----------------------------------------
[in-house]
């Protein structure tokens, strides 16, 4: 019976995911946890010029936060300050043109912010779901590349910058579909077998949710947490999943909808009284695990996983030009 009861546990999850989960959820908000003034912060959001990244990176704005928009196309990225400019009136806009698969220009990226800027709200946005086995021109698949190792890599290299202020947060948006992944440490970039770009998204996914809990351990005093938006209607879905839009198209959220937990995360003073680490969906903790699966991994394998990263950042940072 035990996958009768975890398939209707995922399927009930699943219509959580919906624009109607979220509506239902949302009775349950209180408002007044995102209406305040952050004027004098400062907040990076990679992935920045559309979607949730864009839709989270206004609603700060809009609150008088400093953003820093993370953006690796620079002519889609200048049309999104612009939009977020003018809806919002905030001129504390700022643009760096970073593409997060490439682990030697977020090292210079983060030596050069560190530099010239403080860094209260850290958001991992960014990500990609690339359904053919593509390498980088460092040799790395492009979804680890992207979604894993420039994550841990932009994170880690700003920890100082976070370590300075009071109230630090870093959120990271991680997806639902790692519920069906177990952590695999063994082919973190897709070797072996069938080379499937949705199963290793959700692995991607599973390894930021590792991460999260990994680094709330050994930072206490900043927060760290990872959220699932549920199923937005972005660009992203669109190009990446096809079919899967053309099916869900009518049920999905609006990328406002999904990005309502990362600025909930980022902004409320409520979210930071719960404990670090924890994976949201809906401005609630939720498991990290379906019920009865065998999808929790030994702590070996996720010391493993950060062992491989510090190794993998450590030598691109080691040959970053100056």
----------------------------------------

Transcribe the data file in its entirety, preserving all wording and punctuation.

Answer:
[in-house]
């Protein structure tokens, strides 16, 4: 019976995911946890010029936060300050043109912010779901590349910058579909077998949710947490999943909808009284695990996983030009 009861546990999850989960959820908000003034912060959001990244990176704005928009196309990225400019009136806009698969220009990226800027709200946005086995021109698949190792890599290299202020947060948006992944440490970039770009998204996914809990351990005093938006209607879905839009198209959220937990995360003073680490969906903790699966991994394998990263950042940072 035990996958009768975890398939209707995922399927009930699943219509959580919906624009109607979220509506239902949302009775349950209180408002007044995102209406305040952050004027004098400062907040990076990679992935920045559309979607949730864009839709989270206004609603700060809009609150008088400093953003820093993370953006690796620079002519889609200048049309999104612009939009977020003018809806919002905030001129504390700022643009760096970073593409997060490439682990030697977020090292210079983060030596050069560190530099010239403080860094209260850290958001991992960014990500990609690339359904053919593509390498980088460092040799790395492009979804680890992207979604894993420039994550841990932009994170880690700003920890100082976070370590300075009071109230630090870093959120990271991680997806639902790692519920069906177990952590695999063994082919973190897709070797072996069938080379499937949705199963290793959700692995991607599973390894930021590792991460999260990994680094709330050994930072206490900043927060760290990872959220699932549920199923937005972005660009992203669109190009990446096809079919899967053309099916869900009518049920999905609006990328406002999904990005309502990362600025909930980022902004409320409520979210930071719960404990670090924890994976949201809906401005609630939720498991990290379906019920009865065998999808929790030994702590070996996720010391493993950060062992491989510090190794993998450590030598691109080691040959970053100056």